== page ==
A regional view on pension savings, by Juan Carlos Odar Trade Economy | Peru

One of the recurring discussions surrounding pension systems is the reason for their existence, which is based on the principle that individuals do what is best for themselves. Is this the case in Peru?

Let's look at the regions where a smaller proportion of employees are affiliated to a particular pension system. These are Apurimac, Ayacucho, Puno, Huancavelica and Cajamarca, whose membership ratios are between 16.4% and 12.6% of the working population, compared with the national average of 35.4%.

This data, which in itself is low, will decrease even more if we take into account that not all members in the private system they contribute (it does about 45%) and that not everyone who contributes receives a pension in the public (only 3 out of 10 people will receive it).

We could then consider that people will save voluntarily if they are not obliged to do so. It is precisely these five regions that have the lowest average monthly income from work (in the five regions it was lower than S / 902.2 in 2017, in Huancavelica, Puno and Cajamarca it was even lower than S / 902.2). 850 corresponding to minimum allowance), those with the highest degree of job information (between 86.7% and 91.3%) and those with the highest incidence of poverty (although they are not necessarily those with the highest extreme poverty, category in the that Amazonas and Loreto arrive instead of Apurímac and Ayacucho).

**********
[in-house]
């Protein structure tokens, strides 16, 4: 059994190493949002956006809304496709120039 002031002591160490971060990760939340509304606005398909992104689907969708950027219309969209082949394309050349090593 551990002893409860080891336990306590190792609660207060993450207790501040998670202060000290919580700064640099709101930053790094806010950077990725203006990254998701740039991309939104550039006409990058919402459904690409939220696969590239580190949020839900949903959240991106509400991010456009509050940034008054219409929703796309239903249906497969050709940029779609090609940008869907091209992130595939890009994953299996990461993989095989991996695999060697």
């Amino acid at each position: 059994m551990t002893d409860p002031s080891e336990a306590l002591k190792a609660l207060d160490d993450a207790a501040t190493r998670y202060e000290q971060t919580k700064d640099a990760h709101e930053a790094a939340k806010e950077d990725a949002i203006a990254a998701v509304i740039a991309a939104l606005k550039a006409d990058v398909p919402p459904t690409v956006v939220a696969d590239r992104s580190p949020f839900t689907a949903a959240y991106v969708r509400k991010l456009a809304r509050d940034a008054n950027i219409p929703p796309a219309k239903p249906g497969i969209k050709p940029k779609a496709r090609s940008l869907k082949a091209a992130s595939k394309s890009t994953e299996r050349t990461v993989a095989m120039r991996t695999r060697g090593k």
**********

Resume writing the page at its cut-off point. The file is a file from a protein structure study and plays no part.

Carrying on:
It is difficult to think of saving – of whatever nature – under such circumstances.

On the other hand, according to the SBS in its financial services survey published in 2017, 53% of the population do nothing to cover their expenses in old age, a percentage that reaches 62% in rural areas.

Moreover, if we were to organize the population on the basis of their socio-economic level, 64% of the population in the poorest quintile and 58% of the second quintile would not save for their advanced age. And although nearly a third of the total population does not contribute to a pension system because it does not know what it is, it does not need it, it does not trust it or it seems complicated; 44% of them say they do not because they have no money to contribute or because they do not have a job.

Under the circumstances described above, it is difficult to think that there are hidden savings for old age in this region. An integral reform of the pension system is therefore absolutely essential. But all of the above also reflects a serious problem of generating revenue. The ability to save will not drastically improve if there is no reform, deeper even if it is possible, from our labor market.

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